Clerk of the Senate of Australia Harry Evans blasts PM John Howard's monarchy : Good-bye accountability, hullo Rodentism
What will Government control of both Chambers mean for our political culture under an autocrat like John Howard???.
Senate boss blasts PM's monarchy
By Gerard Ryle, Lisa Pryor and Mark Metherell
June 21, 2005 Sydney morning Herald
The Australian Parliament has deteriorated into a form of elective monarchy where the Prime Minister "rules all he surveys", says the most senior public servant in the Senate, Harry Evans.
In remarkably frank reaction to Herald revelations that parliamentary inquiries are being ignored by the Government, Mr Evans, the Clerk of the Senate, says it is time the public insists on better representation.
Writing in the Herald today, he argues: "We no longer have parliamentary government in any meaningful sense of the term."
On radio yesterday, Mr Evans likened John Howard to a king and said people needed to be more sophisticated about what they expected from their elected representatives. "There is in Australia an enormous concentration of power in the Prime Minister," he told 2UE. "People don't realise this, that we really have a sort of elective monarchy where, you know, you elect the monarch and [he] rules all he surveys."
While voters solidly support the Howard Government and gave it a clear majority in both houses of Parliament, Mr Evans argues that this does not give the Prime Minister the right to dictate how his MPs should vote on every issue.
Calling Parliament the weak link, he writes that Government MPs should not support it on "every note" and urges voters to demand their "elected
representatives actually represent them, and not settle for choosing between autocrats every three years".
Mr Evans has a reputation for being impartial but also a fierce defender of parliamentary process. He has been tough on Coalition and Labor governments.
Yesterday the Herald revealed that millions of taxpayers' dollars had been wasted on more than 70 parliamentary inquiries whose recommendations had been left to collect dust. Forty-six of these were Senate inquiries, some dating back to 1997.
The Government Senate leader, Robert Hill, defended its record by saying many of the upper house inquiries were designed to embarrass the Government. "In relation to proper bipartisan reports, they are taken seriously by the Government. Most have in fact been responded to, certainly not always within the very strict time limited that are required We take the task of responding to genuine parliamentary reports seriously."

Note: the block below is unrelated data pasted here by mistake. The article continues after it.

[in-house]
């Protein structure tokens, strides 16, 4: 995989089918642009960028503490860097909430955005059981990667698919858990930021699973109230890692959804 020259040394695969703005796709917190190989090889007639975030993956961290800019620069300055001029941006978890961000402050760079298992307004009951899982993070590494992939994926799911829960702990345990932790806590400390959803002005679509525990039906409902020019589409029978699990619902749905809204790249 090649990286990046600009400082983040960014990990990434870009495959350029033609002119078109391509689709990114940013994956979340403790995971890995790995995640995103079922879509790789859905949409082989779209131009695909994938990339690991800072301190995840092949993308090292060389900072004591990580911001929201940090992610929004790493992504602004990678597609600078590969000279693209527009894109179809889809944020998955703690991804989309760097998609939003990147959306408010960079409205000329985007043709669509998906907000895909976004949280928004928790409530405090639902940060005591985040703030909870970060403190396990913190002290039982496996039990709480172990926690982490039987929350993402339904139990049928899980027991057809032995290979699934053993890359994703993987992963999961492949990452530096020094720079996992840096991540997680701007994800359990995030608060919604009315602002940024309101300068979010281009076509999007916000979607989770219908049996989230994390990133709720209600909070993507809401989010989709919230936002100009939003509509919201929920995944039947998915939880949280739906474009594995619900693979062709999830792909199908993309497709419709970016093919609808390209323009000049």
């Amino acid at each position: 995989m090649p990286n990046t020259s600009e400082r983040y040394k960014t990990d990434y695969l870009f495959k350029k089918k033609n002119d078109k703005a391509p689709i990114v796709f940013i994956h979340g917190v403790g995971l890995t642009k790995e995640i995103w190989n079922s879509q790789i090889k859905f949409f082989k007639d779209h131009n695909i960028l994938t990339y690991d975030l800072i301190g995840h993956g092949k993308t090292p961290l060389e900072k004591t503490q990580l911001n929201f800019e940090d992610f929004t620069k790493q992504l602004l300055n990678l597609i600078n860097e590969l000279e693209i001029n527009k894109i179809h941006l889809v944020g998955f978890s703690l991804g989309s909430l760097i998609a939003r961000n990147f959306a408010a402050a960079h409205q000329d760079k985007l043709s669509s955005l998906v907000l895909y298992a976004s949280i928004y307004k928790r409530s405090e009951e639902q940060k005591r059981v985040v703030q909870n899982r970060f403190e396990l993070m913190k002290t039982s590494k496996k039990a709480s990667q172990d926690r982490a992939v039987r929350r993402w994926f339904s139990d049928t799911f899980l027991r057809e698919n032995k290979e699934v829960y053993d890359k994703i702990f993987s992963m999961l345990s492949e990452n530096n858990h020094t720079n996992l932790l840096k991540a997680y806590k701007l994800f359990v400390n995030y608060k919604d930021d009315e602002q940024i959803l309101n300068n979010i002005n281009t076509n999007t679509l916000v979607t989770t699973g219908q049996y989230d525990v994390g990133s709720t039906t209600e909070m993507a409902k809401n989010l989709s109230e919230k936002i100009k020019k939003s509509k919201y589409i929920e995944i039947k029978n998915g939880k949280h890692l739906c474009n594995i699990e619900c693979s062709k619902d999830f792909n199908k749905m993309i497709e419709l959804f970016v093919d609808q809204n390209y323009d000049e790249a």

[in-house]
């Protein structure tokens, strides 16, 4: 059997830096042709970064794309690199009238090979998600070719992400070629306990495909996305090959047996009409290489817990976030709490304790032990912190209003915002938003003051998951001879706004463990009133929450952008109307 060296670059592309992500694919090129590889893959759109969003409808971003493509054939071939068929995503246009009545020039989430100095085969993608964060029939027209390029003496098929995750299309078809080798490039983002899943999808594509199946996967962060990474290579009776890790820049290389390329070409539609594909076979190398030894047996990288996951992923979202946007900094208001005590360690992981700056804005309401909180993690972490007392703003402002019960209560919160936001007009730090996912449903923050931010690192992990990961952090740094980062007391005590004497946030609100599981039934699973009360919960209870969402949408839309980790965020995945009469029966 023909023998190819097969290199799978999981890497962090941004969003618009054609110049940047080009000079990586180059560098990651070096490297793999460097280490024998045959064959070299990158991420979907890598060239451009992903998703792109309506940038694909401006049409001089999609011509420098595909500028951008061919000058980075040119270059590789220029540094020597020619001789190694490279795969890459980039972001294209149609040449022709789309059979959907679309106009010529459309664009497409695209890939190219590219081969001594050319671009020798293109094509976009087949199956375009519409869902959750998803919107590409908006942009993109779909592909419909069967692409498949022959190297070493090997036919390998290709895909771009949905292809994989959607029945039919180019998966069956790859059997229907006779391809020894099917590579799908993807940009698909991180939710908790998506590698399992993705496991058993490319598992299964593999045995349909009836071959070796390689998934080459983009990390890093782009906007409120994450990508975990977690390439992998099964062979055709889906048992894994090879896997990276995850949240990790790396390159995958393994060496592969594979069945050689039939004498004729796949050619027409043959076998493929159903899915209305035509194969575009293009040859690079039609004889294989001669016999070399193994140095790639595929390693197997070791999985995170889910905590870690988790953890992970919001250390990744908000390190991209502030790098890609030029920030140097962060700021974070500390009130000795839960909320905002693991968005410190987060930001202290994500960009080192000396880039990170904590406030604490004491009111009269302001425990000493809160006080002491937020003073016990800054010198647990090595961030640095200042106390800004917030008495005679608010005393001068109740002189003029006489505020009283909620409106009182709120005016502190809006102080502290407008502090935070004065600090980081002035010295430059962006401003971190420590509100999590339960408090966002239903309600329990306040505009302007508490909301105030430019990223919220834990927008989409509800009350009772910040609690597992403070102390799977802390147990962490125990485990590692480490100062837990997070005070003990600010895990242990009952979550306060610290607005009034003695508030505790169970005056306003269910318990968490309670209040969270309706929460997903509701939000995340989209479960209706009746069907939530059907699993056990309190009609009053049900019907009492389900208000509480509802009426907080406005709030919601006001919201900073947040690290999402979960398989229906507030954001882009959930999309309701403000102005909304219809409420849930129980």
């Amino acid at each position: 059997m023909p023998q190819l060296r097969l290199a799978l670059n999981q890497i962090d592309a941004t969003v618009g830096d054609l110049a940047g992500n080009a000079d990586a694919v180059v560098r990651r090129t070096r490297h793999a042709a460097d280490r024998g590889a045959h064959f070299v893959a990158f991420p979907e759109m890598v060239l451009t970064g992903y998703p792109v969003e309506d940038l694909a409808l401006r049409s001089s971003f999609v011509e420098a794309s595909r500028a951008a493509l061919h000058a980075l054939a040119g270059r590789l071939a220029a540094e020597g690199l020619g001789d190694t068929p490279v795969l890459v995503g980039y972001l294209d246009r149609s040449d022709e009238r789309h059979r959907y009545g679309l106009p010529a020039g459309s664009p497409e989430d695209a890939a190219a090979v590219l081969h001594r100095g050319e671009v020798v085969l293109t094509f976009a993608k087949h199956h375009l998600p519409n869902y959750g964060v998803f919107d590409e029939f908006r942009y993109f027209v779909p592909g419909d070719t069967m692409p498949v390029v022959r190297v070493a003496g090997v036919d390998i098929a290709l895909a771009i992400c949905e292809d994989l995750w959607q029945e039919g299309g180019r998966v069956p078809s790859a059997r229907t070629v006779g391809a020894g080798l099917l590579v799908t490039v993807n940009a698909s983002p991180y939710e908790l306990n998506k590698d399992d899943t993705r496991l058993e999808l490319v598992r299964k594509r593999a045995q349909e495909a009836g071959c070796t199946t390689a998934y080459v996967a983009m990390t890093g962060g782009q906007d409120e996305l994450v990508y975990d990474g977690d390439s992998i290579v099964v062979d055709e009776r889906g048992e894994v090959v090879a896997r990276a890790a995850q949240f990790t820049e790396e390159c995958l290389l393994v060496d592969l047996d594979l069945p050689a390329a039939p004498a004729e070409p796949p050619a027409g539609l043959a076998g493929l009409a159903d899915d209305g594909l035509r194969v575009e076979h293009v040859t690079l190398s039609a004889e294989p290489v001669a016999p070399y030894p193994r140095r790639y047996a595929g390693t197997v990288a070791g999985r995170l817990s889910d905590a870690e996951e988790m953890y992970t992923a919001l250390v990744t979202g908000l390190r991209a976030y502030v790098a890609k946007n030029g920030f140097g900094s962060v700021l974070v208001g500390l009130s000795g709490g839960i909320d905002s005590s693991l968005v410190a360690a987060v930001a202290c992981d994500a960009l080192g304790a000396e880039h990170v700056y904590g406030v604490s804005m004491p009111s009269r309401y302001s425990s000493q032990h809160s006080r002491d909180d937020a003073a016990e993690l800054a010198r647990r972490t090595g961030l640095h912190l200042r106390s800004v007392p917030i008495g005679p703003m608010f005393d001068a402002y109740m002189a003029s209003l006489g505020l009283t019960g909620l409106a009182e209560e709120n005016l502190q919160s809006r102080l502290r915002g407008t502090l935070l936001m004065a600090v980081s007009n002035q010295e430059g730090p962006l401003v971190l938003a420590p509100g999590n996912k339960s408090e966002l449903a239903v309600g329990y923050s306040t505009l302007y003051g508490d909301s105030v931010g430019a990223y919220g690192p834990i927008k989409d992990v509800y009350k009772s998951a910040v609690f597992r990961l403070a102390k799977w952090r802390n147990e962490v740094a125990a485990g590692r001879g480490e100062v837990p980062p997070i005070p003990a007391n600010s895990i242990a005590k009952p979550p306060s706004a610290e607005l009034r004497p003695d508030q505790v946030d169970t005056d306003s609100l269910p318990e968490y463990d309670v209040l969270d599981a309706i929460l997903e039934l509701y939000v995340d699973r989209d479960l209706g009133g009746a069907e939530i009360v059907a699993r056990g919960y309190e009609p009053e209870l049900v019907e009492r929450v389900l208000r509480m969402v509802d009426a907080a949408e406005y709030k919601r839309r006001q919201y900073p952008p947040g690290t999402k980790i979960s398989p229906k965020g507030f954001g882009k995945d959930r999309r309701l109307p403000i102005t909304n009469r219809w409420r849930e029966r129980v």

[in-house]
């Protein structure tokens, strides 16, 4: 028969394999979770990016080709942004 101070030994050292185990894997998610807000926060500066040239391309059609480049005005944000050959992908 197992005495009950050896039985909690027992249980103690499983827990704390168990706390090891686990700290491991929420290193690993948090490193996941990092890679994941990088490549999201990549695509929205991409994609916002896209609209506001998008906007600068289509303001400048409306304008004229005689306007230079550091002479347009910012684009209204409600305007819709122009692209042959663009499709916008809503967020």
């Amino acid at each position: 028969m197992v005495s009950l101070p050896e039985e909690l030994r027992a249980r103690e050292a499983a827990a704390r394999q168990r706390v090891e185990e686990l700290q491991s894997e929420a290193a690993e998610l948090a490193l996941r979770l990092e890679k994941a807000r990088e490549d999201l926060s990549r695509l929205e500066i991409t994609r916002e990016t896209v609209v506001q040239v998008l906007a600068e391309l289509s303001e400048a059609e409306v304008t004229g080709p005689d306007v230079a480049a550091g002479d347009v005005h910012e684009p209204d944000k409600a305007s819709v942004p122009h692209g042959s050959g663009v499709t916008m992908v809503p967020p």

However, today the Herald details how the Government has not even responded to inquiries that it has ordered - 27 of them in the House of Representatives since December 1998. It is supposed to respond within three months but some of these inquiries date back six years. They include reports on the 2003 bushfires, crime, substance abuse and salinity.
The Opposition Leader, Kim Beazley, said: "There's a whole range of issues which from time to time have deeply concerned and worried the Australian population and this Government has treated them all in the most cavalier fashion in its arrogance."
A coalition of community groups burnt by the inquiry process will form a watchdog group to monitor how the Federal Government responds. To be known as the Parliamentary Action Group, it will check whether it replies within three months, as it promised in 1996.
The groups met yesterday at the Ashfield Uniting Church, led by the Reverend Bill Crews of the Exodus Foundation.
But the Health Minister, Tony Abbott, said people who went to the trouble of giving evidence to committees should not think their efforts were in vain as many government policies "are subtly moderated because of the kind of evidence that parliamentary committees take". A 2003 Senate inquiry had been taken into account in the Government's "strengthening Medicare" changes.